# Solid state switch for DC generator

Discussion in 'General Electronics Chat' started by smoothVTer, Feb 25, 2013.

1. ### smoothVTer Thread Starter Member

Jan 13, 2010
12
0
I need a solid-state switch to pass a charging current or block it entirely:

The current source is a permanent magnet DC generator. It is charging up a 35 farad, 18V supercap array. When completely discharged & the switch closed, the cap looks like a dead short to the generator. Consequently the cap + Rload draws at max about 2.5A. As the cap bank charges up, the charging current drops as expected. When the charge on the cap bank reaches 18V, I want to completely shut off the charging current by opening the solid-state switch; this is to prevent over charging the caps. For arguments sake, let's say the DC generator is driven by a person on a bike, and they keep pedaling long after the cap bank reaches the limit of 18V, for they are unaware of anything to do with the state of the cap.

I thought at first to use an n- or p-channel power MOSFET to realize the switch, but because I have no stable voltage to work with ( other than the voltage developed on the cap bank over time ) I cannot turn on the MOSFET: n-channel Von is ~5-10V but at t=0 (caps fully discharged) I have zero volts to work with so n-channel cannot be on. For p-channel, I could start with the gate grounded, but I'm not sure how I would develop maximum voltage at the gate to turn it off once the charge on the cap reaches 18V.

Does any one have a suggestion as to how to realize the switch above, ie, have it be automatically closed at t=0 when charging starts and then open once the charge reaches 18V?

2. ### ErnieM AAC Fanatic!

Apr 24, 2011
7,439
1,627

It's a short.... there is nothing to limit current.

Next, 18 volts on a 35 F 18 volt cap is gonna make one BIG explosion when the cap shorts and dies due to excessive voltage. You need more margin there.

3. ### smoothVTer Thread Starter Member

Jan 13, 2010
12
0
The current is self-limited due to the construction and the design of the DC generator. It'll put out at max 2.5A at 1000RPM and at t=0 when the cap bank is fully discharged. That's a little bit over-rated but I'll deal with that later. The cap bank is actually rated to 25V; sorry I didn't make that clear earlier. So I want to clamp it at 18V and then disconnect the DC generator.

How can I do this with no stable voltage reference? Moreover, how can I do this without a relay, relying on solid-state electronics only?

4. ### smoothVTer Thread Starter Member

Jan 13, 2010
12
0
The open-circuit voltage of the DC generator is about 120V; so when I flip a mechanical switch open, the voltage spikes at the generator output. I thought of using a power PFET to pass the current to the cap/load, but because the cap bank is max 18V I have no way to generate the total open-circuit voltage of 120V to turn off the PFET. Still stuck ...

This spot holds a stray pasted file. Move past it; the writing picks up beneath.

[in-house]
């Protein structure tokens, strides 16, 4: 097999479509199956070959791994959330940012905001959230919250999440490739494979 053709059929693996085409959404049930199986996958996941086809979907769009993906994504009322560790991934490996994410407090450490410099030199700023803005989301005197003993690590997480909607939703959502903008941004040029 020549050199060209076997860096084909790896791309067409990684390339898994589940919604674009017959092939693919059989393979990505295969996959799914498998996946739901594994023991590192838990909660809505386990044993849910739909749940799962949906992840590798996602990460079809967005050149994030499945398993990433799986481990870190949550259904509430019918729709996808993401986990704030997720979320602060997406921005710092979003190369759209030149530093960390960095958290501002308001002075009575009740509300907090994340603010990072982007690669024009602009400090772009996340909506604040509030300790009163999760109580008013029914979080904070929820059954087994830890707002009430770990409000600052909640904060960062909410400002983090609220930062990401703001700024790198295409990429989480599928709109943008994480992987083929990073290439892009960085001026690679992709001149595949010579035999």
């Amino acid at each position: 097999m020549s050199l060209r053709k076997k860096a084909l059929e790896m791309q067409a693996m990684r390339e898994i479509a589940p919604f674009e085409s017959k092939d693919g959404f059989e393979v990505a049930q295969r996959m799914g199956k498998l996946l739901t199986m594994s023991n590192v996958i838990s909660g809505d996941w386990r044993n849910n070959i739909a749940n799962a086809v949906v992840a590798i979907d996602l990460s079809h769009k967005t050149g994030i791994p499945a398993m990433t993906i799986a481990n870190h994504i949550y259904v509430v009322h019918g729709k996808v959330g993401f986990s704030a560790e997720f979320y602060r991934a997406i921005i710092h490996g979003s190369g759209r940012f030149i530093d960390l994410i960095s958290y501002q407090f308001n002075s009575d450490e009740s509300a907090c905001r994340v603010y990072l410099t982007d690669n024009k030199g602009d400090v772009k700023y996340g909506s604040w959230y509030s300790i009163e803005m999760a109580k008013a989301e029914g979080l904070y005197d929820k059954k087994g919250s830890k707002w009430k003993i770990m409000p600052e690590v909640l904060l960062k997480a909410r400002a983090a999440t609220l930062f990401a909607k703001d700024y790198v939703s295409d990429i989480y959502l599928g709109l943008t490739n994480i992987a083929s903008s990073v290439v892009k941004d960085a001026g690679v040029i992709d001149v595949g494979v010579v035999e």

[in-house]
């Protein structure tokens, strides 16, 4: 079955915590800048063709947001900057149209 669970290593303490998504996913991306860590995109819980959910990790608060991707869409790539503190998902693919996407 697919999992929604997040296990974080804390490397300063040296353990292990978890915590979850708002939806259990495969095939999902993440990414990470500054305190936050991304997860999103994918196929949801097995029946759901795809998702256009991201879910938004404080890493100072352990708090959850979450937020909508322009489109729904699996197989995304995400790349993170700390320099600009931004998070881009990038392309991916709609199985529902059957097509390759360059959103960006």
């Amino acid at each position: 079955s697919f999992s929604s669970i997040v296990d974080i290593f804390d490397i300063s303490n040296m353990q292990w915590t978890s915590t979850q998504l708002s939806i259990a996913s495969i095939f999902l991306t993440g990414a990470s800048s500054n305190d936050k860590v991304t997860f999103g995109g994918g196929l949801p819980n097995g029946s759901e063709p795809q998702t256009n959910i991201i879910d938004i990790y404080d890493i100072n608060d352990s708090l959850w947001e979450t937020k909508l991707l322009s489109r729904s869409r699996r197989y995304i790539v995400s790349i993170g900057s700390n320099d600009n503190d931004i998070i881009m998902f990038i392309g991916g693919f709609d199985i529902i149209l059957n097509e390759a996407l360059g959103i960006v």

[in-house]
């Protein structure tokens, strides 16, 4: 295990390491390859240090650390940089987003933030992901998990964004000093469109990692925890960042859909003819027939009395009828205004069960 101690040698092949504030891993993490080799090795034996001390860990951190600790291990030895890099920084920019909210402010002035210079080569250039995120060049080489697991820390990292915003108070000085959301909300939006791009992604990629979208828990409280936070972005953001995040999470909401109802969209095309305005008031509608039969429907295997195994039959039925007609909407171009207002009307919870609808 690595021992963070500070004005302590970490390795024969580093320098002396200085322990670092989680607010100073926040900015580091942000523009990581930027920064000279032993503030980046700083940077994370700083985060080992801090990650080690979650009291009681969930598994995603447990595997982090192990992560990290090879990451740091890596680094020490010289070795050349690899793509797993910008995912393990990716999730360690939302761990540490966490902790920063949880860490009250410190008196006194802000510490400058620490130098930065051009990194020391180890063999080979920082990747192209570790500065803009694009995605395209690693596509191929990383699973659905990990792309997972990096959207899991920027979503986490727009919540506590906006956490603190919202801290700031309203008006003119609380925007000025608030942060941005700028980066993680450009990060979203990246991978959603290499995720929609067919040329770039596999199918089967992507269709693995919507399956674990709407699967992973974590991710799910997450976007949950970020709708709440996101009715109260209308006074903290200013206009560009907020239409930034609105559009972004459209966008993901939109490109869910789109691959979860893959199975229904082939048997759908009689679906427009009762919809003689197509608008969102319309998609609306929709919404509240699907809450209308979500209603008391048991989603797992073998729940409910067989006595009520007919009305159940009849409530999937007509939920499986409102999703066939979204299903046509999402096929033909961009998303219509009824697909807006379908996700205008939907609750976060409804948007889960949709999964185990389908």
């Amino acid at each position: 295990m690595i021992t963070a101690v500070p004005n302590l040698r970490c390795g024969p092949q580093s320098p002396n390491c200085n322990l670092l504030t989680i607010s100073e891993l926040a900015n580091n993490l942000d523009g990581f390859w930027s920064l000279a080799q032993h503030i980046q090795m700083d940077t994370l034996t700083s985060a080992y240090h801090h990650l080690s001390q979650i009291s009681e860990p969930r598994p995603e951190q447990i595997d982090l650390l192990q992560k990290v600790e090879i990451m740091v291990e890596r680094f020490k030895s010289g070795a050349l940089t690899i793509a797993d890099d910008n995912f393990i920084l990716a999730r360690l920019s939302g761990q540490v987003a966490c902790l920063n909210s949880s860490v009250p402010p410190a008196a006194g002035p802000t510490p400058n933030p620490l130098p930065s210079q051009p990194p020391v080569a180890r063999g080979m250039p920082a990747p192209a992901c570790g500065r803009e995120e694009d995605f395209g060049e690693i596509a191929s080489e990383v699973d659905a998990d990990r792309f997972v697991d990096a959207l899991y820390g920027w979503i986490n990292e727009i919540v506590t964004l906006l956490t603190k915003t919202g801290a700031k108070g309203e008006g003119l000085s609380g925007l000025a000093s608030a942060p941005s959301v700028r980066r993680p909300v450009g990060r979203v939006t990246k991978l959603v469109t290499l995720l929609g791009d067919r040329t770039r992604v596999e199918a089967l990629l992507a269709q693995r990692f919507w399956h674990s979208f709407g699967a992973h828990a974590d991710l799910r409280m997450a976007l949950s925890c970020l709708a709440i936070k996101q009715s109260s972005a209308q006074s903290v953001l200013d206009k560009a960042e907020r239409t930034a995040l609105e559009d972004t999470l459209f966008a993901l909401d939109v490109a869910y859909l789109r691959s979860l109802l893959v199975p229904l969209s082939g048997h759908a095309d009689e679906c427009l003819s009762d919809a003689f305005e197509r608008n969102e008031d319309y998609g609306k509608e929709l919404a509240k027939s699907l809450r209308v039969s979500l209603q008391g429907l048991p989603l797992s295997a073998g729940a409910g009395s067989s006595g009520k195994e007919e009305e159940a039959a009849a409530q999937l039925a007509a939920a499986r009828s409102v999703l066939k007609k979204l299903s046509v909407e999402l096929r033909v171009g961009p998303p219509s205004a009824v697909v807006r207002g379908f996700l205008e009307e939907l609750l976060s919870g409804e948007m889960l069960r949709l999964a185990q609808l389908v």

5. ### m1ch43l Member

Aug 16, 2012
62
1
This may be true but don't forget that transcients can occur [and they usually do] and when they do, current will surpass the 2.5A limit as Ernium points out...unless the gen is internally clamped which is somehow wasteful IMO.
Consider using a power NPN transistor as in this link:
http://www.circuitstoday.com/wp-con...mitter-Follower-Voltage-Regulator-300x169.jpg .
This series network works best because the overall power dissipation is much lower than those of shunt networks.
Do the math and remember a heatsink if necessary. Put your Nmos switch before this voltage regulator circuit.
Cheers

6. ### smoothVTer Thread Starter Member

Jan 13, 2010
12
0
The 2.5A current limit isn't the issue in this thread; I've found current limiting strategies similar to what you posted, m1ch431 albeit using 2 NPNs or PNP's cross-coupled and they work OK.

The issue is: how does one realize the solid state switch for disconnecting the DC generator from the load? It has to block at least 120V, which is the open-circuit voltage of the DC generator at a specific RPM. I can't find any SSR that are normally closed that will block 120VDC. Therefore I figure I have to build one myself.

7. ### smoothVTer Thread Starter Member

Jan 13, 2010
12
0
Here's an idea of what I'm trying to do:

U1 is a comparator that is tuned via R2 & feedback R7 & C2 to flip at Vth=22V and Vtl=20V. U2 serves only to invert this signal. The inverted signal is applied to the base of Q3, turning it on. R11 and R12 serve to limit the applied Vgs to Q2 to be 10V max when V on C1 is at the max the circuit is tuned to (22V).

I haven't built Q1 & Q2 into the circuit yet ... but I am wondering, am I on the right track here? I have to allow current to flow into C1 until its voltage reaches 22V, at which point I want Q2 to pull Q1's gate to ground, turning it off. Q1 should be able to stand the 120V when it is off because Vds(max) = 200V for this part. However, if Q1 is off and the gate is at or near 0V, now I'll have Vgs=-22V and that will probably fry the part as Vgs is rated to +/- 20V.

I am not sure how to get around this problem.